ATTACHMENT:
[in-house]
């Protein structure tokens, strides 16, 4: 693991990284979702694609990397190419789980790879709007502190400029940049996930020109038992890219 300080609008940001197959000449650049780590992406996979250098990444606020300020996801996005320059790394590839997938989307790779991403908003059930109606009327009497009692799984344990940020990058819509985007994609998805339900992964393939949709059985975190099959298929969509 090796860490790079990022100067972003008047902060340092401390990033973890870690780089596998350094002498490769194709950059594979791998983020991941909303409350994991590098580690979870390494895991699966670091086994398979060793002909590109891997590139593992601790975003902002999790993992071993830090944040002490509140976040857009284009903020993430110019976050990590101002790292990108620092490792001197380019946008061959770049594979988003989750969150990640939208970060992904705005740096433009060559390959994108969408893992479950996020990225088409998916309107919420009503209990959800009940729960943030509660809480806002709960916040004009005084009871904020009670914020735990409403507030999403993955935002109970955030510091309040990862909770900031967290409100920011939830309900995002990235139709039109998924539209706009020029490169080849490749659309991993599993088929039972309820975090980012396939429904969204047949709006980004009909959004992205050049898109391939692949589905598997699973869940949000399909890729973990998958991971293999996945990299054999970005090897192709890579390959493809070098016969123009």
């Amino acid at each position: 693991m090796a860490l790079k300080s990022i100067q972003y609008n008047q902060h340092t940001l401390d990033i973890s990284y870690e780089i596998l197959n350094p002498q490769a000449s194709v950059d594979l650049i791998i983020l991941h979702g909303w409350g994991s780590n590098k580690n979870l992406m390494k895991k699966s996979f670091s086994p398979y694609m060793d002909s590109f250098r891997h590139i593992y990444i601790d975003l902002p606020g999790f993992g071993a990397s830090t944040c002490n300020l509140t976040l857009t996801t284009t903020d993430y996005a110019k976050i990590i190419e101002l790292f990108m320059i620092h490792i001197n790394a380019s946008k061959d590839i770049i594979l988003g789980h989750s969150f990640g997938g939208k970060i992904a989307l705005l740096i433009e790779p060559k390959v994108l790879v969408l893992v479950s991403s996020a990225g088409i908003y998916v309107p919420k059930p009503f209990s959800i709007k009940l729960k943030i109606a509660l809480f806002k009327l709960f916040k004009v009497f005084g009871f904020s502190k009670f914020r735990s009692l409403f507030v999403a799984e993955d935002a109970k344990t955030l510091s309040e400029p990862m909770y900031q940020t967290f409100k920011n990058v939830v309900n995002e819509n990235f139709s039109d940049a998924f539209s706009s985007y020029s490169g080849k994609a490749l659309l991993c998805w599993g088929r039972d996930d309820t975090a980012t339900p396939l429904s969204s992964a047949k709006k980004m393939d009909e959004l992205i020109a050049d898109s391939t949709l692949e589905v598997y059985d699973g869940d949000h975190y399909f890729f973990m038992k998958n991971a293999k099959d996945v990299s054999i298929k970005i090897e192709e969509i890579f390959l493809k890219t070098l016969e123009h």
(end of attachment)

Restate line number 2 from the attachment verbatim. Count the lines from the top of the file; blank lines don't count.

């Protein structure tokens, strides 16, 4: 693991990284979702694609990397190419789980790879709007502190400029940049996930020109038992890219 300080609008940001197959000449650049780590992406996979250098990444606020300020996801996005320059790394590839997938989307790779991403908003059930109606009327009497009692799984344990940020990058819509985007994609998805339900992964393939949709059985975190099959298929969509 090796860490790079990022100067972003008047902060340092401390990033973890870690780089596998350094002498490769194709950059594979791998983020991941909303409350994991590098580690979870390494895991699966670091086994398979060793002909590109891997590139593992601790975003902002999790993992071993830090944040002490509140976040857009284009903020993430110019976050990590101002790292990108620092490792001197380019946008061959770049594979988003989750969150990640939208970060992904705005740096433009060559390959994108969408893992479950996020990225088409998916309107919420009503209990959800009940729960943030509660809480806002709960916040004009005084009871904020009670914020735990409403507030999403993955935002109970955030510091309040990862909770900031967290409100920011939830309900995002990235139709039109998924539209706009020029490169080849490749659309991993599993088929039972309820975090980012396939429904969204047949709006980004009909959004992205050049898109391939692949589905598997699973869940949000399909890729973990998958991971293999996945990299054999970005090897192709890579390959493809070098016969123009």